Editorial

IBC rebooted

| Updated on April 05, 2021

Given the Covid context, the ‘pre-pack’ option should be finalised

The Covid impact poses fresh challenges to the recently-restarted IBC process which has been weighed down by delays in the past. The challenge here is two-fold: dealing with the likely spike in the number of such cases referred to the NCLT; and overcoming the limitations of the existing set-up, which appears to have been biased in favour of liquidating the asset and realising a decent value rather than reviving it, even in pre-Covid times. Data from the September 2020 newsletter of the Insolvency and Bankruptcy Board of India show that IBC resolutions have yielded only slightly more revivals than liquidations ( after netting out the BIFR backlog). Stressed assets need a fair shot at revival at a time when economic activity is in the doldrums and there are few investors waiting in the wings. To ward off a ballooning of IBC cases, a restructuring plan should be set into motion at the first sign of default, and resolved much faster than the present time-frame of 180 or 270 days. The IBC process is demonstrated to have worked well for entities where the intrinsic value of the asset is high and tangible (such as steel) – less so for service entities and medium-sized concerns where valuations can pose challenges. The latter cannot easily attract strategic and financial investors today. Hence, the panel set up by the Ministry of Corporate Affairs to revisit the insolvency issue has implicitly raised the question of whether the inherent bias against existing promoters, under Section 29 (a) of the Code, is appropriate for these times.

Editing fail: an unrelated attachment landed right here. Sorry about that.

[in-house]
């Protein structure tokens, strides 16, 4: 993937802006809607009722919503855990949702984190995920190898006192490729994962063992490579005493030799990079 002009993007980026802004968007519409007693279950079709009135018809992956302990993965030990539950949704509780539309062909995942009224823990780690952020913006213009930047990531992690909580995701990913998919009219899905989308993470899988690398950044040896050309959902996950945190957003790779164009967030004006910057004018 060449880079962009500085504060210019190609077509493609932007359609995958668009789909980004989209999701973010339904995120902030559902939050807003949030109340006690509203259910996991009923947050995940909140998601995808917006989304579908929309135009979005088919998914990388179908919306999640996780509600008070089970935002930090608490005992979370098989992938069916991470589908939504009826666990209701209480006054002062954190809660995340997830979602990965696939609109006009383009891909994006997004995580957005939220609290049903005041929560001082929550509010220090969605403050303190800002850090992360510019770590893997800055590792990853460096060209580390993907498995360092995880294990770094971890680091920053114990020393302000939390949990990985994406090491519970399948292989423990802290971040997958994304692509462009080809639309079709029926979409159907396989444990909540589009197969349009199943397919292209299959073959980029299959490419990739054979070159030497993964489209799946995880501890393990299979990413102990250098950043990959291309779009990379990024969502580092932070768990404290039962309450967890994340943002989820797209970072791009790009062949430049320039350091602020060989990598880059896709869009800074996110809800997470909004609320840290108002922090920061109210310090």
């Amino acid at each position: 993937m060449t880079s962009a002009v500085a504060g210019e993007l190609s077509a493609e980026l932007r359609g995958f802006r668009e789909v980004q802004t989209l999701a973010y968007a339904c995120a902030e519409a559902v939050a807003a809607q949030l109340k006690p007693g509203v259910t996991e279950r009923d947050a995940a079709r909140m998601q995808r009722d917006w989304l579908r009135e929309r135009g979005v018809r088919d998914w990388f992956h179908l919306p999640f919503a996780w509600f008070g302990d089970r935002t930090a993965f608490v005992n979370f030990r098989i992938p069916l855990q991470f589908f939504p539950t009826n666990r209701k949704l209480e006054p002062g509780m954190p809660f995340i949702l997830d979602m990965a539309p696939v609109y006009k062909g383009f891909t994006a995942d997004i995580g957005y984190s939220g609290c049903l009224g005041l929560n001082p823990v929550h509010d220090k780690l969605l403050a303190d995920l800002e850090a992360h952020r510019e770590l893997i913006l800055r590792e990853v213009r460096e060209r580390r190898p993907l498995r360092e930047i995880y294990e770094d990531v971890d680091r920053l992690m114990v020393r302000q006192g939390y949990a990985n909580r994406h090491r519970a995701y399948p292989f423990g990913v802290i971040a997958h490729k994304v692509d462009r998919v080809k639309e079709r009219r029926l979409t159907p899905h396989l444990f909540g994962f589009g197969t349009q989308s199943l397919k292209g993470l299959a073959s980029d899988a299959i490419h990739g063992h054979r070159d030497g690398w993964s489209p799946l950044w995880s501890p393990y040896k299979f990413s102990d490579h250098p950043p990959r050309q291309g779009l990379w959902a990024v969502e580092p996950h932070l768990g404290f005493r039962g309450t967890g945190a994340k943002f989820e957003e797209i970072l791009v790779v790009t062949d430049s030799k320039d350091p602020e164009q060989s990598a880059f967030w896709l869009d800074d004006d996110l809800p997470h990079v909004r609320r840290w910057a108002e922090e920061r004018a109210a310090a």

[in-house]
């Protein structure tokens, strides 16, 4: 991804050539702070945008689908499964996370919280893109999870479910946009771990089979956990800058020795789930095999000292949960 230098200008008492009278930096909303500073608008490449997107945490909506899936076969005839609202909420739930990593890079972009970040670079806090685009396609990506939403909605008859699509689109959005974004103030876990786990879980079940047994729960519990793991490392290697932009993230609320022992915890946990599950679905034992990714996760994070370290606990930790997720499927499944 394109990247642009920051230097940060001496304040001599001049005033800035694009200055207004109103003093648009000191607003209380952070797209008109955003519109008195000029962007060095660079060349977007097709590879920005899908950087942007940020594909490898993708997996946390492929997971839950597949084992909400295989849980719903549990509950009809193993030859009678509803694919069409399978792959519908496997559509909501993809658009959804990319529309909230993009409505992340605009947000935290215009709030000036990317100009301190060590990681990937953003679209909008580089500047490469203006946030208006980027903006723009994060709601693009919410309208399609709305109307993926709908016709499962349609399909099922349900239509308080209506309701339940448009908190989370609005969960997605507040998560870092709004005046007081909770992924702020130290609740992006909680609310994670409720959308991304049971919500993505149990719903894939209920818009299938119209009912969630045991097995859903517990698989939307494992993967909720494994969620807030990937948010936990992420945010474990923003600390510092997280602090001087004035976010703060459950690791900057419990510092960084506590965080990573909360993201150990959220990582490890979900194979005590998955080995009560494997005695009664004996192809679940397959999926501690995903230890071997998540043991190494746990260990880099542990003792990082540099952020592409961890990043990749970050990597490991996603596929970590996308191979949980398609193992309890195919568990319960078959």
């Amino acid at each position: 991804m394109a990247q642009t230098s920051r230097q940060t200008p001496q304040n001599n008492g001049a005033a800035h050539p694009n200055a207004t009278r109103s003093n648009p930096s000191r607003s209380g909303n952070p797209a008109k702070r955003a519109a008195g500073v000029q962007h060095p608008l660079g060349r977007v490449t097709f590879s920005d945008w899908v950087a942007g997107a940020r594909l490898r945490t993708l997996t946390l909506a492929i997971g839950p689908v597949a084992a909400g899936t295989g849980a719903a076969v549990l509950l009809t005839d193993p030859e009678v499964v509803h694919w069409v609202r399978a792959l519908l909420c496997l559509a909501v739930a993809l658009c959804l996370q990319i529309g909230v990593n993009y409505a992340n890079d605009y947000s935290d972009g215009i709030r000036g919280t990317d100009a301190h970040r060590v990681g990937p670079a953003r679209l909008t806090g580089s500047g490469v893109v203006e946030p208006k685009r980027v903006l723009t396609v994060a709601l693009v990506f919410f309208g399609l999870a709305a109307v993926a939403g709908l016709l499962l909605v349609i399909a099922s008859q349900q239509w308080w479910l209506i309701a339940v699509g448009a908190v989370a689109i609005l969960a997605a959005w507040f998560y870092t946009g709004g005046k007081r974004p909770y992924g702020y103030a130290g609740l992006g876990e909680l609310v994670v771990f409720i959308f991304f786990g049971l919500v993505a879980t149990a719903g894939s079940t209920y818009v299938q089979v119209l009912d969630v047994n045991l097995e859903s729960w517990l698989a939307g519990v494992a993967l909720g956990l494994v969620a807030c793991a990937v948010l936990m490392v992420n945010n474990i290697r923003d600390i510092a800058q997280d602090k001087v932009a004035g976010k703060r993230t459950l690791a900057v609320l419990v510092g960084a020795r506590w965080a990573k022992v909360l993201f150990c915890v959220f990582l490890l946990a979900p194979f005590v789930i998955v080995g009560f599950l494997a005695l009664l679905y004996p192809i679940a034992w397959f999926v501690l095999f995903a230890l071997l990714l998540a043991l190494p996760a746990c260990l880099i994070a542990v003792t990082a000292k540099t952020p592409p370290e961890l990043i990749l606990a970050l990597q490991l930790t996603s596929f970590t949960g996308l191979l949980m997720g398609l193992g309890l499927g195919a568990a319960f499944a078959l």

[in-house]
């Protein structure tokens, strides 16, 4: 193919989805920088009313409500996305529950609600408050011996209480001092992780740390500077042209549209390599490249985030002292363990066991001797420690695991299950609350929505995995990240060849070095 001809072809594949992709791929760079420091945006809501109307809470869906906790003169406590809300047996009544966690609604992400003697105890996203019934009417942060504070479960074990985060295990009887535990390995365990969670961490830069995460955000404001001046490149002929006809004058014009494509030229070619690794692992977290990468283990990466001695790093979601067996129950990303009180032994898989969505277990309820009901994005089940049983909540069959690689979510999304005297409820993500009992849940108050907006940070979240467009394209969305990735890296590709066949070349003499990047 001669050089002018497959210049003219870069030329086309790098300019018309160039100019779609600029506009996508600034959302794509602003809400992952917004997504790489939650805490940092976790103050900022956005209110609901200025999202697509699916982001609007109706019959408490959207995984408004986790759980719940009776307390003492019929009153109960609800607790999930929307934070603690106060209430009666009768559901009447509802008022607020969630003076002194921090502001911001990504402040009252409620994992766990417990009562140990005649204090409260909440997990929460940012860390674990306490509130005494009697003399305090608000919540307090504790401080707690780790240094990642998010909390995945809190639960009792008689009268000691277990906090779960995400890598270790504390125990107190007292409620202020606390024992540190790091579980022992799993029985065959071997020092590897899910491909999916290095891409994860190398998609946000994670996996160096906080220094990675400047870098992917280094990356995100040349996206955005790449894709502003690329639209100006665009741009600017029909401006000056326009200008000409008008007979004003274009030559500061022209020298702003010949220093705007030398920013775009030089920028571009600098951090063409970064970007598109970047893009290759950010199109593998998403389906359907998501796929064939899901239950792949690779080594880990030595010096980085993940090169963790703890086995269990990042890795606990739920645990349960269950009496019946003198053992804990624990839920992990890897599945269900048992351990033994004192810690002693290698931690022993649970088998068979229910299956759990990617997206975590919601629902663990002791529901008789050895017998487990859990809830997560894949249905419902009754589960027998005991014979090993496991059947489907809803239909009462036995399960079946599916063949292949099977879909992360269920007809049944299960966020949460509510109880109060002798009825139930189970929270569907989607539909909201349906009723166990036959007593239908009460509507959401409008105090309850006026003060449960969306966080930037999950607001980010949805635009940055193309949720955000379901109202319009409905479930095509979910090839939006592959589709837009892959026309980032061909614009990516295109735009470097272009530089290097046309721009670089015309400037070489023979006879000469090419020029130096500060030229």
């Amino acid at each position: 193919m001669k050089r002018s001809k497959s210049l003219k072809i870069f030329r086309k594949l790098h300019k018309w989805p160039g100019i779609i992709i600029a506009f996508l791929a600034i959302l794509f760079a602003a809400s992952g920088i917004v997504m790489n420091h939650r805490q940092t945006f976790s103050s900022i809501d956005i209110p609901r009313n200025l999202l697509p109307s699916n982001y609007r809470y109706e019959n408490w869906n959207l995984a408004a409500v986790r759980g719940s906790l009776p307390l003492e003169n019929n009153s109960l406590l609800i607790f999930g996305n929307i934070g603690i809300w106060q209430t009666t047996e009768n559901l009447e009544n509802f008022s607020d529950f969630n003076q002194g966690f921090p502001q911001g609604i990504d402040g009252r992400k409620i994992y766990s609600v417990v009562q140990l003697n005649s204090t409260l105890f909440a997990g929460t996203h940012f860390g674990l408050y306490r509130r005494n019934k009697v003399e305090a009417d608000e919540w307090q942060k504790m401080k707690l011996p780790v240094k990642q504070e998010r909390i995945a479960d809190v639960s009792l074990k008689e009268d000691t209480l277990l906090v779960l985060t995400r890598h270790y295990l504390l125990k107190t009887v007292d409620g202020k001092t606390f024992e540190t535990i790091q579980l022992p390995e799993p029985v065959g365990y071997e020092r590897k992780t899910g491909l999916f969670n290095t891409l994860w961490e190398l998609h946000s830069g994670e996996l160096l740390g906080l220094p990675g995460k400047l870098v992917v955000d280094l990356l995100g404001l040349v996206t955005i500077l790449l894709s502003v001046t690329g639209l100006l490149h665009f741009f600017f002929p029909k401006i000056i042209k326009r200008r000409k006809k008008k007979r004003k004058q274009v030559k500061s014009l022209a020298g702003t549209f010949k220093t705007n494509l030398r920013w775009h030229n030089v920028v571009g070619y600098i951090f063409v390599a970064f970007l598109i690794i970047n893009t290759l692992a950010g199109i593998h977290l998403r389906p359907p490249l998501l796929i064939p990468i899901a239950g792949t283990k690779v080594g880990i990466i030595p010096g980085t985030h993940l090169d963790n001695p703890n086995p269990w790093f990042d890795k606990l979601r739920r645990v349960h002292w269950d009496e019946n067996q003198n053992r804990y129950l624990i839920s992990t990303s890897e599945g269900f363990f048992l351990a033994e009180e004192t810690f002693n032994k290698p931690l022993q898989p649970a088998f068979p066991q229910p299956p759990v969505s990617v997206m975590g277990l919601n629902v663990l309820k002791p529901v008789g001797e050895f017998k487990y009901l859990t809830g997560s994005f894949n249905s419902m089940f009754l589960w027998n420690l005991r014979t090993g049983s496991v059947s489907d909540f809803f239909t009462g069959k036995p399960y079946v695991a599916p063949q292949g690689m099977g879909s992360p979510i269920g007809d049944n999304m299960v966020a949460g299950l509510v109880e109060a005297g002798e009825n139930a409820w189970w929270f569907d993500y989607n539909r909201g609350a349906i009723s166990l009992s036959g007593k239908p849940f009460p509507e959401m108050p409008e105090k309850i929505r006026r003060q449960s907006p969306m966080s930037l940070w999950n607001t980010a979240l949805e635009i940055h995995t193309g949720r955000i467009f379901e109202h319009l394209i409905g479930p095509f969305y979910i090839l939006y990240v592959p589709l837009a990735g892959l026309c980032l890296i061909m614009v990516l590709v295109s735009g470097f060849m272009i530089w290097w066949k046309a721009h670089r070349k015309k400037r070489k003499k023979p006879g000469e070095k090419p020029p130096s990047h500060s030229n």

The January report moots ‘pre-packaged’ resolutions, which are likely to find their way into the IBC process through an amendment. They are being practised in the UK, US and Singapore, among other countries. A pre-pack deal cobbled together with the consent of the debtor and a simple majority of financial creditors is initiated by debtor or existing promoter, and not the creditors. The panel moots the scheme for defaults between ₹1 lakh and ₹1 crore to begin with. This should be expanded. This brings back the debtor-in-possession model, for which the Section 29 (a) will require to be re-read to explicitly disqualify fraudulent players. However, the creditors will have the power to veto such a plan later with a 75 per cent majority, thereby ensuring that the creditor-in-control paradigm of IBC is not sacrificed. The plan can be set into motion within 120 days. For bankers who can discern bonafide promoters who require some balance sheet correction, this is a good option. Pre-packs will restore jobs and prevent asset-stripping.

As for rising large NPAs, the proposed asset reconstruction company (ARC) is expected to deal with these cases. These are not the best of times for ARC takeover of assets, or for one-time settlements, unless the creditors take steep haircuts and borrowers accept high interest rates. The promise of ‘pre-pack’ cannot be overemphasised.

Published on March 29, 2021

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